JMX Zabbix Bridge


Welcome to Zapcat’s home. These pages introduce and document Zapcat for Java developers and for system administrators who wish to monitor Java applications from Zabbix.

Zapcat endeavours to be a simple to use bridge between the JMX management API inside Java applications and the Zabbix monitoring tool.

JMX defines a method for Java developers to integrate their applications with existing network management software by dynamically assigning Java objects with management attributes and operations. Think of it as SNMP for Java applications.

Zabbix is software for monitoring your applications, your network and your servers. Zabbix supports both polling and trapping techniques to collect data from monitored hosts. A flexible notification mechanism allows easy and quickly configure different types of notifications for pre-defined events.

Zapcat bridges these two technologies by allowing programmers to instrument their Java applications with a Zabbix agent. This allows system administrators to retrieve JMX management data such as memory use or garbage collection counts. This information is queried directly on Java applications, instead of via scripts or command line utilities.

Reading Guide

The how-to tells you how to instrument your application with a Zapcat agent and you can use the Java template and the Hibernate template to quickly start monitoring the key performance indicators of your Java virtual machine. If you have never used Zapcat before, these might be a good place to start.

The Why Zapcat page explains the philosophy behind Zapcat and why I went ahead an created this tool.

Most serious applications run on some form of application server. The Tomcat how-to, Jetty how-to, Oracle IAS how-to and Openfire how-to give specific instructions for these platforms, along with templates for Zabbix.

The architecture page describes the architecture of Zabbix, Zapcat and the Zapcat agents and libraries. Understanding this architecture helps when you want to start using Zapcat for your applications.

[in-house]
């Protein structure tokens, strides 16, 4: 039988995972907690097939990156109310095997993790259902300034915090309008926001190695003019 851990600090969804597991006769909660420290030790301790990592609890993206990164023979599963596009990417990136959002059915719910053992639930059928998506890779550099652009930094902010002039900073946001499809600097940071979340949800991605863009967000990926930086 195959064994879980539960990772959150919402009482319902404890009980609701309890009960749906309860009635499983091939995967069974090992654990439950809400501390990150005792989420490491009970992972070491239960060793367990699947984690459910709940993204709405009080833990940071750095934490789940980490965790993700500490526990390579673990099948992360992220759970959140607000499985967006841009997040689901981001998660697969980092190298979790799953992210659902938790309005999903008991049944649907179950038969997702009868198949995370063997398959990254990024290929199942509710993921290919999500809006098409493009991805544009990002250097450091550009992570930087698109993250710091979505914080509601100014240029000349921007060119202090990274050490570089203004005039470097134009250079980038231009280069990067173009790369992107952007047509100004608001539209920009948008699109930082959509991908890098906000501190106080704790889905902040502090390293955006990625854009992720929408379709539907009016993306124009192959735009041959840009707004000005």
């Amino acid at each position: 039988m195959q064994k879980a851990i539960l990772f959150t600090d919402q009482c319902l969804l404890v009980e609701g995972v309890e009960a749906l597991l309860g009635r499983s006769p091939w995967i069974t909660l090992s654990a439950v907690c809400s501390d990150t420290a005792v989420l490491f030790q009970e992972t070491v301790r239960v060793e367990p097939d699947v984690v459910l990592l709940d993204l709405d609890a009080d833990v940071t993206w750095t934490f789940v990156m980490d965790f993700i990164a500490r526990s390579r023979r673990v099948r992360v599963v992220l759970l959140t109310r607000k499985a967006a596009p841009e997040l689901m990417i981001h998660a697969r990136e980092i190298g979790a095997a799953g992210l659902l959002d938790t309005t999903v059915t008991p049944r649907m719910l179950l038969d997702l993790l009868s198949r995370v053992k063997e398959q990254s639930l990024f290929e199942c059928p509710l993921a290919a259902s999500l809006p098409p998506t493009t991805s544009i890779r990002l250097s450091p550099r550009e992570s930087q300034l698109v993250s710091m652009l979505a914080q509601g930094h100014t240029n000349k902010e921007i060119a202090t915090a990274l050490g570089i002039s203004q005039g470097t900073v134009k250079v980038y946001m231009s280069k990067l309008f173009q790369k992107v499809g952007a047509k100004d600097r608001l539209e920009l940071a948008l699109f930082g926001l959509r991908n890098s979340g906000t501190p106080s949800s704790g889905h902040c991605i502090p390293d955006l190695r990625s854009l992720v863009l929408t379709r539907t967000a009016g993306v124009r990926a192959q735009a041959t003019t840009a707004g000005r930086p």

Then there are a number of pages that discuss advanced topics, such as pushing data into the Zabbix server, or how to explore JMX mbeans.

And finally, there is a page where I keep track of links to this site.

Help Wanted

I am looking for people who are willing to participate in this project. There is a lot of work still left to do, but there are some concrete examples of things that I would like to have.

The simplest way to help is to share with me your success stories with Zapcat and Zabbix. E-mail me your war stories and I will give them a nice place on this site.

Another easy way to help is to share with us your Zabbix host configuration and templates, so that others may import them and save time. Just use the export function in Zabbix and e-mail me the export file, with a little message telling what you like about it and why you think it is useful.

If you really have some time to spare, join me on SourceForge and help me with the code.

Known Limitations

The current version of Zapcat does not support attributes that result in maps or in arrays.

You need Java 1.5 or higher for Zapcat. Prior to Java 1.5 there was no serious support for platform mbeans in Java and that limits the usefulness of Zapcat in that environment. If you have to work with an older version of Java, please use one of the command line JMX utilities.

There is limited support for Zabbix 1.1, but there are reports of the Zabbix 1.1 expression parser not grokking the triggers in Zapcat’s templates.

photo: Antonio Jiménez Alonso
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